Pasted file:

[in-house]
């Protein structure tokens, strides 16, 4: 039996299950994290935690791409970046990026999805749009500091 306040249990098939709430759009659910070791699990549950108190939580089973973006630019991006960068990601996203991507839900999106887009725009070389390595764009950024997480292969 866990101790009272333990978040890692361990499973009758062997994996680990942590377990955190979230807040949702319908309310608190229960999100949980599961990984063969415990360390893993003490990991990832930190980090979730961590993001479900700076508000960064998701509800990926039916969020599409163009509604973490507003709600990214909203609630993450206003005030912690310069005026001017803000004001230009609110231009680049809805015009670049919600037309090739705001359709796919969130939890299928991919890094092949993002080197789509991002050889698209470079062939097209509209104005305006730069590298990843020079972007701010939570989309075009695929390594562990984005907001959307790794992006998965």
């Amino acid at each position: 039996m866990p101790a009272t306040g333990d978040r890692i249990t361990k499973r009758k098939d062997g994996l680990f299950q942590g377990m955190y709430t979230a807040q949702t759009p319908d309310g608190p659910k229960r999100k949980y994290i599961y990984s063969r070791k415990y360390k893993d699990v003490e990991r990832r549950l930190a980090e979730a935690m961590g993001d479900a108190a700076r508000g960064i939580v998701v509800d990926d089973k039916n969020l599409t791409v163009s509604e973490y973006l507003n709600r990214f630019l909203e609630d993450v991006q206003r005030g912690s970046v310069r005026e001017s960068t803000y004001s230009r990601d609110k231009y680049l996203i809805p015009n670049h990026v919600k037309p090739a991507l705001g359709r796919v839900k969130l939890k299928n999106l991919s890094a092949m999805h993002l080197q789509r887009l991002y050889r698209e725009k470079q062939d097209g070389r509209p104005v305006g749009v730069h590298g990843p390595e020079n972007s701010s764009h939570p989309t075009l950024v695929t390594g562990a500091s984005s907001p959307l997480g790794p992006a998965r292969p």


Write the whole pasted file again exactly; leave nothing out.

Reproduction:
[in-house]
């Protein structure tokens, strides 16, 4: 039996299950994290935690791409970046990026999805749009500091 306040249990098939709430759009659910070791699990549950108190939580089973973006630019991006960068990601996203991507839900999106887009725009070389390595764009950024997480292969 866990101790009272333990978040890692361990499973009758062997994996680990942590377990955190979230807040949702319908309310608190229960999100949980599961990984063969415990360390893993003490990991990832930190980090979730961590993001479900700076508000960064998701509800990926039916969020599409163009509604973490507003709600990214909203609630993450206003005030912690310069005026001017803000004001230009609110231009680049809805015009670049919600037309090739705001359709796919969130939890299928991919890094092949993002080197789509991002050889698209470079062939097209509209104005305006730069590298990843020079972007701010939570989309075009695929390594562990984005907001959307790794992006998965």
């Amino acid at each position: 039996m866990p101790a009272t306040g333990d978040r890692i249990t361990k499973r009758k098939d062997g994996l680990f299950q942590g377990m955190y709430t979230a807040q949702t759009p319908d309310g608190p659910k229960r999100k949980y994290i599961y990984s063969r070791k415990y360390k893993d699990v003490e990991r990832r549950l930190a980090e979730a935690m961590g993001d479900a108190a700076r508000g960064i939580v998701v509800d990926d089973k039916n969020l599409t791409v163009s509604e973490y973006l507003n709600r990214f630019l909203e609630d993450v991006q206003r005030g912690s970046v310069r005026e001017s960068t803000y004001s230009r990601d609110k231009y680049l996203i809805p015009n670049h990026v919600k037309p090739a991507l705001g359709r796919v839900k969130l939890k299928n999106l991919s890094a092949m999805h993002l080197q789509r887009l991002y050889r698209e725009k470079q062939d097209g070389r509209p104005v305006g749009v730069h590298g990843p390595e020079n972007s701010s764009h939570p989309t075009l950024v695929t390594g562990a500091s984005s907001p959307l997480g790794p992006a998965r292969p």